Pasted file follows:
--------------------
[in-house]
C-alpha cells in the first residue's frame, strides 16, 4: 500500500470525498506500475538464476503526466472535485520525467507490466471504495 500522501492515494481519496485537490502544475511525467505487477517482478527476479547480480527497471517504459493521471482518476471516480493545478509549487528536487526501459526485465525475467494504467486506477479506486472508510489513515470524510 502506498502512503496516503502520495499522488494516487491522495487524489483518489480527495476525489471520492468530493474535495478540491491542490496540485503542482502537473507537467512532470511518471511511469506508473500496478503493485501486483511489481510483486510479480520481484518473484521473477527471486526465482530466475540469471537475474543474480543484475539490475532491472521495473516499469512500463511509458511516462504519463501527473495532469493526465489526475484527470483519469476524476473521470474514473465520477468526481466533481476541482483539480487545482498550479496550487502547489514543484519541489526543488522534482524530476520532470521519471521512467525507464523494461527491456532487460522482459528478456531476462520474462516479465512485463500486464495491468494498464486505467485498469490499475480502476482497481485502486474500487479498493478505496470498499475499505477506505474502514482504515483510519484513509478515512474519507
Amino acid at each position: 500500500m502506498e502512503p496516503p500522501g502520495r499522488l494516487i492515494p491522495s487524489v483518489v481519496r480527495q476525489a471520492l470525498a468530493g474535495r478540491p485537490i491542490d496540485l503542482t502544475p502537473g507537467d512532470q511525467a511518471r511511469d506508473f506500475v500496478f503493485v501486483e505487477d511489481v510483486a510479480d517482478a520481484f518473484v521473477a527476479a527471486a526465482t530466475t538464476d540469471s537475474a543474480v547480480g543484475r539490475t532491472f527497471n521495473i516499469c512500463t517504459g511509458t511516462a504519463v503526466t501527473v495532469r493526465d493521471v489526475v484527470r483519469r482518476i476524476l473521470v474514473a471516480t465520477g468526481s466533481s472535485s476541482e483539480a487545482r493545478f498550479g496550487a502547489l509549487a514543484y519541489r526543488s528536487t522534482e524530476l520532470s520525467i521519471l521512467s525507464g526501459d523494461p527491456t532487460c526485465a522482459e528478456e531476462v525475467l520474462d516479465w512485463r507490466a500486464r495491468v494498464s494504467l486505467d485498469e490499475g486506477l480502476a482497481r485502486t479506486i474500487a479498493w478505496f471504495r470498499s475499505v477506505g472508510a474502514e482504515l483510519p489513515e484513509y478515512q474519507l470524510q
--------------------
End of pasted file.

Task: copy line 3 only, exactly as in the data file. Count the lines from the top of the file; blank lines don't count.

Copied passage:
Amino acid at each position: 500500500m502506498e502512503p496516503p500522501g502520495r499522488l494516487i492515494p491522495s487524489v483518489v481519496r480527495q476525489a471520492l470525498a468530493g474535495r478540491p485537490i491542490d496540485l503542482t502544475p502537473g507537467d512532470q511525467a511518471r511511469d506508473f506500475v500496478f503493485v501486483e505487477d511489481v510483486a510479480d517482478a520481484f518473484v521473477a527476479a527471486a526465482t530466475t538464476d540469471s537475474a543474480v547480480g543484475r539490475t532491472f527497471n521495473i516499469c512500463t517504459g511509458t511516462a504519463v503526466t501527473v495532469r493526465d493521471v489526475v484527470r483519469r482518476i476524476l473521470v474514473a471516480t465520477g468526481s466533481s472535485s476541482e483539480a487545482r493545478f498550479g496550487a502547489l509549487a514543484y519541489r526543488s528536487t522534482e524530476l520532470s520525467i521519471l521512467s525507464g526501459d523494461p527491456t532487460c526485465a522482459e528478456e531476462v525475467l520474462d516479465w512485463r507490466a500486464r495491468v494498464s494504467l486505467d485498469e490499475g486506477l480502476a482497481r485502486t479506486i474500487a479498493w478505496f471504495r470498499s475499505v477506505g472508510a474502514e482504515l483510519p489513515e484513509y478515512q474519507l470524510q